Plaintiff first argues the bill of costs was untimely filed. Local Rule 54.3 requires that a bill of costs be filed no later than thirty days after the entry of final judgment. M.D.Pa. L.R. 54.3. As previously noted, judgment was entered on June 9, 2010. (Doc. No. 50.) The bill of costs was filed on June 17, 2010. (Doc. No. 51.) Therefore, the bill of costs was filed well within the thirty day time limit. Plaintiff appears to believe the letter apprising him of his right to object to the bill of costs was the bill of costs. (Doc. No. 62 at 1.) He is, however, mistaken.

Plaintiff next claims taxation of costs should not be forthcoming because he is indigent. (Doc. No. 62 at 2.) A district court "may, but need not automatically, exempt the losing party from paying costs" if the litigant is indigent. In re Paoli, 221 F.3d at 464. However, unlike the plaintiffs in Paoli who submitted evidence of their indigence, id., Plaintiff has submitted nothing indicating that he is indigent other than an unsupported statement in his reply brief that he is currently incarcerated. Incarceration and indigence are not one and the same -- if they were, cases filed by prisoners would receive automatic in forma pauperis status and they would be spared from the rigors of 28 U.S.C. § 1915. Notably, Plaintiff has been represented by counsel at all stages of this litigation and has never even applied for in forma pauperis status. Therefore, because the Court need not blindly credit naked claims of indigence, Plaintiff's second argument will not be availing.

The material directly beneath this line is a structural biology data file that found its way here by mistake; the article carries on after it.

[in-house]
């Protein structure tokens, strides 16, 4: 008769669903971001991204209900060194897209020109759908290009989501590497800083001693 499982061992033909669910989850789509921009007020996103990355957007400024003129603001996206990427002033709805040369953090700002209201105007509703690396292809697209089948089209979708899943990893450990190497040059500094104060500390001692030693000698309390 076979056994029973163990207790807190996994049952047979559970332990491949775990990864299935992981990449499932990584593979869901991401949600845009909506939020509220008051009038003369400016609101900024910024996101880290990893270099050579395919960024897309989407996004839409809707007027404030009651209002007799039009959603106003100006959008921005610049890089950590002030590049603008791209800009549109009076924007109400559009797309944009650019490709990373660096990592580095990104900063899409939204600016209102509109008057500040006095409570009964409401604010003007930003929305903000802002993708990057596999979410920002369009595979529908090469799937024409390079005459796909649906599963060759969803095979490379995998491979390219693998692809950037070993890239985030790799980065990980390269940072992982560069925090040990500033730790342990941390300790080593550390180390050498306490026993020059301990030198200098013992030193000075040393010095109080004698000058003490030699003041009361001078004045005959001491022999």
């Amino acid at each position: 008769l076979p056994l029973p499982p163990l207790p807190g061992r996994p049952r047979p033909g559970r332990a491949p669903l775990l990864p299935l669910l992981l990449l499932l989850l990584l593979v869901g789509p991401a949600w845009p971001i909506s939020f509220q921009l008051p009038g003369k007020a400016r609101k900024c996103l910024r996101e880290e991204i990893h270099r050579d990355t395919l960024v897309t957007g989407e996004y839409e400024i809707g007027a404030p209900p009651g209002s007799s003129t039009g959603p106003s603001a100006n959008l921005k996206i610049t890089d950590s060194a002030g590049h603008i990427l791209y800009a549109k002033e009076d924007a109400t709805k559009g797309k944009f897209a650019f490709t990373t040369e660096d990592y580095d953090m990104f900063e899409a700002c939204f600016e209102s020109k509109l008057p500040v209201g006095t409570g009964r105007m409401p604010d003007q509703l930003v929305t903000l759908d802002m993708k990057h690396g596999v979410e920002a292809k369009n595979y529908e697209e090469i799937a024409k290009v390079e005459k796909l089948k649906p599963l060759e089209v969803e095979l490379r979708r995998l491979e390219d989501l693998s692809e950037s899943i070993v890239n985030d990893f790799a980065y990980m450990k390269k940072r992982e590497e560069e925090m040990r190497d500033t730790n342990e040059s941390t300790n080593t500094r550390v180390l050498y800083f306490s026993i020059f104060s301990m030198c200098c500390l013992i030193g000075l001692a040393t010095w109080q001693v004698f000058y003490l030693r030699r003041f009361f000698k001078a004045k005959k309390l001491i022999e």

Plaintiff's third claim is that taxation of costs is not warranted because he proceeded in good faith. However, the Third Circuit has explicitly rejected using "the losing party's good faith as a relevant factor." In re Paoli, 221 F.3d at 467. The court went on to hold that "[t]he only time the losing party's conduct should be at issue is if the losing party acted in bad faith during the course of litigation and then requested a costs award reduction." Id. Plaintiff has not identified any reason to disregard this binding precedent.

Finally, Plaintiff claims that taxation of costs would be inequitable because "[i]t is assumed that the Troopers have insurance coverage provided to them to cover the costs of defending their actions while on duty." (Doc. No. 62 at 3.) Setting aside the pitfalls of premising motions to the Court on "assumptions," Plaintiff is unable to identify any support for the proposition that the Court may consider whether a defendant is insured when taxing costs. Because the Court need not credit unsupported arguments, this claim must fail.

ACCORDINGLY, on this 9th day of December 2010, upon consideration of Plaintiff's motion to set aside the clerk of court's taxation of costs (Doc. No. 60), IT IS ...